Texas voters increasingly see Republicans as "arrogant, corrupt, angry and unwelcoming."
By WAYNE SLATER
The Dallas Morning News
AUSTIN – Texas voters are increasingly dissatisfied with the state's Republican leaders and are open to the idea of electing a Democrat as governor in the next election, according to a new survey by an established GOP pollster.
The survey, conducted by David Hill, raises questions about whether the Republican Party might be in trouble after a decade of political dominance in Texas.
"The poll results challenge the conventional wisdom that Texas is a solidly red state," said Mr. Hill. "This shows that the Republican Party's image, even among Anglos and conservatives and self-professed Republicans, is often not what we would like it to be."
Texas voters don't think the GOP is delivering government that is low-cost, in-touch or devoted to the common good, the poll shows.
Mr. Hill said he found that perceptions of Republicans as arrogant, corrupt, angry and unwelcoming jeopardize the party's dominance. The GOP currently holds every statewide office and controls the Legislature.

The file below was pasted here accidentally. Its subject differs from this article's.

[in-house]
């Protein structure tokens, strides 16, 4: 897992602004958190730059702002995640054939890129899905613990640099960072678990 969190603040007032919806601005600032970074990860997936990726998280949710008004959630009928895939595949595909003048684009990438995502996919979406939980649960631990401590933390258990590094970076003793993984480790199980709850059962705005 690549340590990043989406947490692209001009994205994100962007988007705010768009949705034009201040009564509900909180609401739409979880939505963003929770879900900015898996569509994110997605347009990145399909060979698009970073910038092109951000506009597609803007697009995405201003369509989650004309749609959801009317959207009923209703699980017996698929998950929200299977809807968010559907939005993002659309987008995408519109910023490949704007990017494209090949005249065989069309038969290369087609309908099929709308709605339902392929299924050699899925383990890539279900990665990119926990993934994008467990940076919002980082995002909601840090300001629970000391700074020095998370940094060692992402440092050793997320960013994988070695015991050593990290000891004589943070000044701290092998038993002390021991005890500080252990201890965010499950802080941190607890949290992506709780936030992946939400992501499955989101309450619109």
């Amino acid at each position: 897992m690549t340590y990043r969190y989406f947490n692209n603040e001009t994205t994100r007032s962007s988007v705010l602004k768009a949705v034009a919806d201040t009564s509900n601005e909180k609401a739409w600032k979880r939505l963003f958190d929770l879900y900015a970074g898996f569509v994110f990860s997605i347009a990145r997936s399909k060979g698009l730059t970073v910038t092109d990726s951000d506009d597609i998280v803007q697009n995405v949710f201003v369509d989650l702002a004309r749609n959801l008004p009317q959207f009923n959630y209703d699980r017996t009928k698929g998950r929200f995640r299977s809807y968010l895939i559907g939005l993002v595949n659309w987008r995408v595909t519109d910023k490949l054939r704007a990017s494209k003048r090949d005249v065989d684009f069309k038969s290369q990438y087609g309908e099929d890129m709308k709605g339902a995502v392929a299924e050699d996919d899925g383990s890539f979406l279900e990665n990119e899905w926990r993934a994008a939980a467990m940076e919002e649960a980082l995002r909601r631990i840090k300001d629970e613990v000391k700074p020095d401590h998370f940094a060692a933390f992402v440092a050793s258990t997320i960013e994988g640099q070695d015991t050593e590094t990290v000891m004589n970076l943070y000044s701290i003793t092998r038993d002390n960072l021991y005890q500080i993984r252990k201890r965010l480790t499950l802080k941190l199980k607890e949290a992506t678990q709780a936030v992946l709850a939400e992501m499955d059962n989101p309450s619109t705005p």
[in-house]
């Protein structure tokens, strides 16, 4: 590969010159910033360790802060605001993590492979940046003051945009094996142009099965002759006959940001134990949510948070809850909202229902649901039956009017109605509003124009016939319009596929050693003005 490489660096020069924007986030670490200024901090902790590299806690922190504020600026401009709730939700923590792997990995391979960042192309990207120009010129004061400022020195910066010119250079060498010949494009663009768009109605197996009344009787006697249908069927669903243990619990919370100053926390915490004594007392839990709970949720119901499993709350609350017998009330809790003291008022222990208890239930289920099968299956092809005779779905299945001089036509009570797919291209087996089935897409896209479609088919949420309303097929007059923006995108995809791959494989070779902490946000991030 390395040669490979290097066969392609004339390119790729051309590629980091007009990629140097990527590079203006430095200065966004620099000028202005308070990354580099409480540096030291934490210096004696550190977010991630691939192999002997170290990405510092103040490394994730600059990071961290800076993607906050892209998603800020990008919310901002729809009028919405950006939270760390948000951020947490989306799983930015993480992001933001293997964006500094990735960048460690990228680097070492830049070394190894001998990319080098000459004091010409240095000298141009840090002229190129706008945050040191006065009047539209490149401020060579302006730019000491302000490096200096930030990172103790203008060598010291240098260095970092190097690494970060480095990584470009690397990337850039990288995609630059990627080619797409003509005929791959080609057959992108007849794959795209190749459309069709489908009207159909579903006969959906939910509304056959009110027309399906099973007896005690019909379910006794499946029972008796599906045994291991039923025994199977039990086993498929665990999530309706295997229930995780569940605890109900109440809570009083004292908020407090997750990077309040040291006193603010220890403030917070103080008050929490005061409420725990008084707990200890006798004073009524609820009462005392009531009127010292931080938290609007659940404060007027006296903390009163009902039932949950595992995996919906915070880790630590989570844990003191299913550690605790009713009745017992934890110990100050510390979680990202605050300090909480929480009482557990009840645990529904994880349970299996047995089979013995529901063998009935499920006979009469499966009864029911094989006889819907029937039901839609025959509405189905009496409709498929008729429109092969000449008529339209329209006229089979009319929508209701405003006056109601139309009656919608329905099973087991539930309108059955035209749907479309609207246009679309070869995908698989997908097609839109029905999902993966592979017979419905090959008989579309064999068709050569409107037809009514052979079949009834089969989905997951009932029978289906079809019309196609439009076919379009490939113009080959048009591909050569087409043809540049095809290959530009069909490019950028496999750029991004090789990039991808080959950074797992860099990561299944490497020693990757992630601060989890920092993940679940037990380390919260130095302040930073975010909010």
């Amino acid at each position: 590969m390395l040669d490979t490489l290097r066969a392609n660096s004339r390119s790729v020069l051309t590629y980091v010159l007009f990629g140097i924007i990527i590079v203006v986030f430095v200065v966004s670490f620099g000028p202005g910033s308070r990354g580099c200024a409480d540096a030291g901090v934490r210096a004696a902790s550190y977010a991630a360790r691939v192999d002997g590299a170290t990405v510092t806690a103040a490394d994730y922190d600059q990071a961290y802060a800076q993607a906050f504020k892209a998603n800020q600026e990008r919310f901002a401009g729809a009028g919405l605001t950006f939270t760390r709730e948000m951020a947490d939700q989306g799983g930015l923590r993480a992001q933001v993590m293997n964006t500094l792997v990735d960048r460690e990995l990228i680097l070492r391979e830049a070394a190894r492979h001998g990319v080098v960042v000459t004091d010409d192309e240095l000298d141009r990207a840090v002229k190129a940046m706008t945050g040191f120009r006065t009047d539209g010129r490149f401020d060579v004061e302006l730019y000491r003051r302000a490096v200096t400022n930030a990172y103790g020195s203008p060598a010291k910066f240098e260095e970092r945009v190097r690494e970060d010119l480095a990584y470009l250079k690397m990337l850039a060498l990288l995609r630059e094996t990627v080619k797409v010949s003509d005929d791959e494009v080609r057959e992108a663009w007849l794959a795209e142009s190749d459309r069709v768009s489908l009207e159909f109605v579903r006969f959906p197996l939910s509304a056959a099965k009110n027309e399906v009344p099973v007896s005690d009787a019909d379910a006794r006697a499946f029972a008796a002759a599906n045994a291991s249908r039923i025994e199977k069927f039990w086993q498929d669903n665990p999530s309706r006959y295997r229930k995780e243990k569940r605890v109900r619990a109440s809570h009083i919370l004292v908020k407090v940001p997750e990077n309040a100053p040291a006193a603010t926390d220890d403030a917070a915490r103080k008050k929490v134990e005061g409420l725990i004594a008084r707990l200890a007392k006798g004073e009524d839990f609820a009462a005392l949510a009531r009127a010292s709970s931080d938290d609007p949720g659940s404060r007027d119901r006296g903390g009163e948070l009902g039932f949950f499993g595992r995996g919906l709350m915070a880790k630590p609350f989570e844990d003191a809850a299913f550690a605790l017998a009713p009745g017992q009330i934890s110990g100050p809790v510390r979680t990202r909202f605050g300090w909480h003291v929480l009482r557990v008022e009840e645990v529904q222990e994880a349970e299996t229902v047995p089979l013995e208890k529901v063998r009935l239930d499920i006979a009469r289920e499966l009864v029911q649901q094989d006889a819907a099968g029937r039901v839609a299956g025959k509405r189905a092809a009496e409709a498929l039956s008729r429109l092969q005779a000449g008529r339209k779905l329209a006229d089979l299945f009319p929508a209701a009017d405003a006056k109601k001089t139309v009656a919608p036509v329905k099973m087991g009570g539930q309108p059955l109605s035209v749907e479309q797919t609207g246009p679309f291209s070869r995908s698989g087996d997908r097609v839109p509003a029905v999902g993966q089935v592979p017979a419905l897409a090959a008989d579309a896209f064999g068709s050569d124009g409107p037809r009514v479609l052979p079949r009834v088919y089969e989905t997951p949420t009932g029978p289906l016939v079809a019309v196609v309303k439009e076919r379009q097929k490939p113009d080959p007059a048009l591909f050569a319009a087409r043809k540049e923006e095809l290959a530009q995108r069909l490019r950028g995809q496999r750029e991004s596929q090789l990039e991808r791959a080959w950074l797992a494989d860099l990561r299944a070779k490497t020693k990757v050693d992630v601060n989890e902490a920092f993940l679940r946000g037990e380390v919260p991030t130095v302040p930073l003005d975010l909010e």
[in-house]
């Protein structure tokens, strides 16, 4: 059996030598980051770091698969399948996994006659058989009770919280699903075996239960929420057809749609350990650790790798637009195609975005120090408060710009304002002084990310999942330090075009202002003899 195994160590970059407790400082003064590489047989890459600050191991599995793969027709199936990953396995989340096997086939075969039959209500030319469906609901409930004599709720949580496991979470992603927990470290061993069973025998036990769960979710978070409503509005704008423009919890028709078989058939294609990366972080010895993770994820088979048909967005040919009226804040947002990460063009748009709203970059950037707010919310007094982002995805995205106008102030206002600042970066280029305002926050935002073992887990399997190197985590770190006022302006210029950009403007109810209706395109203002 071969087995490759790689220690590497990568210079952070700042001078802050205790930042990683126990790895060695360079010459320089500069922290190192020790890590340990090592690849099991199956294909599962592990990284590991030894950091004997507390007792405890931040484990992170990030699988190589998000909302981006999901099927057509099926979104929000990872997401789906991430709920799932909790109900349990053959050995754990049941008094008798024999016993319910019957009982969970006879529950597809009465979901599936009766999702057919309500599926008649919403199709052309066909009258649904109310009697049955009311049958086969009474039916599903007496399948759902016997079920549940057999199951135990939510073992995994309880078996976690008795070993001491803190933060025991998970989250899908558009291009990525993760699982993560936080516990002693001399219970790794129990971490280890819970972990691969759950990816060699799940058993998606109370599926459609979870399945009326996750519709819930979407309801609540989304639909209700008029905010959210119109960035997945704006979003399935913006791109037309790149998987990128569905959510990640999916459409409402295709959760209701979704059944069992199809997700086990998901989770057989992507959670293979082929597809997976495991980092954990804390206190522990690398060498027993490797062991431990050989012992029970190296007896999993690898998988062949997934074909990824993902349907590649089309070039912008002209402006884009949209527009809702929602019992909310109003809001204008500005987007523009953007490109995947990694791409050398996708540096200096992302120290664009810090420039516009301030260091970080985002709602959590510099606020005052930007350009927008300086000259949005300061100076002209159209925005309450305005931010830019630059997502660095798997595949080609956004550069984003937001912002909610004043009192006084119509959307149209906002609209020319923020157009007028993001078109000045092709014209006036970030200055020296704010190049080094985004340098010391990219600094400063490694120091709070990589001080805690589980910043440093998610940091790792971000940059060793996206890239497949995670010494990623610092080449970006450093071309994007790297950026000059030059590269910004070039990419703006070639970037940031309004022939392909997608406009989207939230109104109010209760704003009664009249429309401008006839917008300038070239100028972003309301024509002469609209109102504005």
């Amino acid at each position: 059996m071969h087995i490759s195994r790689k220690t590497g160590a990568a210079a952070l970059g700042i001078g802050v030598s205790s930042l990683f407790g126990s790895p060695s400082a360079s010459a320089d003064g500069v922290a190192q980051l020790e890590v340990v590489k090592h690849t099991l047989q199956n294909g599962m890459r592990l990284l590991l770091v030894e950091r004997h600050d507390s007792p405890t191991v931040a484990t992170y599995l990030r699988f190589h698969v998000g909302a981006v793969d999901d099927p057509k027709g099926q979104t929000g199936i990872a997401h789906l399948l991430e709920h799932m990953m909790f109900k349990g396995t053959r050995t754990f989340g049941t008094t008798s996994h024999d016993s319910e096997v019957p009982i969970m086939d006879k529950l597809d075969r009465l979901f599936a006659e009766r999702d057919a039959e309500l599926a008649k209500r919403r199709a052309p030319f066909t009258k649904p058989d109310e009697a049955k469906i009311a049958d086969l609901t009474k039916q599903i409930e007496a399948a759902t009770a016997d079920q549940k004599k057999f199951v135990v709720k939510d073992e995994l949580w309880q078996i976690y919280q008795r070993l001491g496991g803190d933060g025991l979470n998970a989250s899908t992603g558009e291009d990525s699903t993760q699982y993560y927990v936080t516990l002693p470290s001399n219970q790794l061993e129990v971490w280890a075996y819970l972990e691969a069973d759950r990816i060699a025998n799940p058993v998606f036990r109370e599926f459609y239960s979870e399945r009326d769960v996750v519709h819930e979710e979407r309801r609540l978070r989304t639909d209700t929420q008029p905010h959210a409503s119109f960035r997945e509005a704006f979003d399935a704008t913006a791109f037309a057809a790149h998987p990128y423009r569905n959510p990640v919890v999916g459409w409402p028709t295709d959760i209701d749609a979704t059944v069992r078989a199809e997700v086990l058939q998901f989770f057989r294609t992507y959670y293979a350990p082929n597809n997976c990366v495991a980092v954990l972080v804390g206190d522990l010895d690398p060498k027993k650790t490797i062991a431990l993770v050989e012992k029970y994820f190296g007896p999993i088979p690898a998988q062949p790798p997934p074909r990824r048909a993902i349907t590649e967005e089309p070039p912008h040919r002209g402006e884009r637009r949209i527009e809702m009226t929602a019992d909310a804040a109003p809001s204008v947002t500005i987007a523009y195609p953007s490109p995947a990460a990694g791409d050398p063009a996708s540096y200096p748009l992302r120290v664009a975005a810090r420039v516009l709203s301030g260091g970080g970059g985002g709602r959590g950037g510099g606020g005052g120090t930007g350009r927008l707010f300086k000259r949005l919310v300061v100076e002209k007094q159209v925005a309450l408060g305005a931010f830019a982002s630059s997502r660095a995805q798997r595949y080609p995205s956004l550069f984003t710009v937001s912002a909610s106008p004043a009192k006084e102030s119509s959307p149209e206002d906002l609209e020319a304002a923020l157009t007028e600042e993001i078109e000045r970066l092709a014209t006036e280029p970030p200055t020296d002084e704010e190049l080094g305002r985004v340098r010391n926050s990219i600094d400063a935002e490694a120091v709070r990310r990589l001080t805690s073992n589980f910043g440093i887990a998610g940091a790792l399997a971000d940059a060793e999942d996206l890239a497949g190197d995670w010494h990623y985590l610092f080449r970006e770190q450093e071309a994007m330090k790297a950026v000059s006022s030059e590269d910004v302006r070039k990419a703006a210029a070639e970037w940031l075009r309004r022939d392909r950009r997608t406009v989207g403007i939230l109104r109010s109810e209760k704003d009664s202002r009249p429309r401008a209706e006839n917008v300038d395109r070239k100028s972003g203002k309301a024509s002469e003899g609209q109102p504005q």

The poll is good news for Democrats, who have seen steady but modest gains in the Legislature over the last six years, and a warning to top GOP officeholders, including Gov. Rick Perry, who plans to seek re-election in 2010. Polls of attitudes about parties don't necessarily predict how specific candidates would do, however, especially with two years until the next statewide election.
"Polls can say anything," said Perry communications chief Mark Minor. "When the time comes, people are going to vote for someone who puts forward the best ideas and the best leadership."
The poll is the most extensive survey of voter opinion in Texas since the November elections. Republican John McCain won, as did the few statewide GOP candidates on the ballot, but Democrats advanced in some local and legislative races. Among the findings:
- When asked if they were likely to vote for Republicans or Democrats for governor or the Legislature in the next election, without a specific name attached, 45 percent said Democrats and 31 percent said Republican.
- Fewer than half (45 percent) of voters say they approve of the job Texans are doing in state government. When asked whether they think Republican elected officials in the state have done well enough to deserve re-election, only 32 percent of voters said yes, while 54 percent were open to giving Democrats a chance in office.
- The conservative GOP base – 21 percent of the overall electorate – is significantly concerned with the issues of illegal immigration and protecting traditional values. But Mr. Hill found that the party's potential for growth lies in focusing more on pocketbook issues, including property-tax cuts and reductions in state spending.
- Voters overwhelmingly cite dismay with President George W. Bush as a factor in the GOP's image problem but also blame state leaders for failing to connect with younger voters and Hispanics.
© 2008 The Dallas Morning News: www.dallasnews.com
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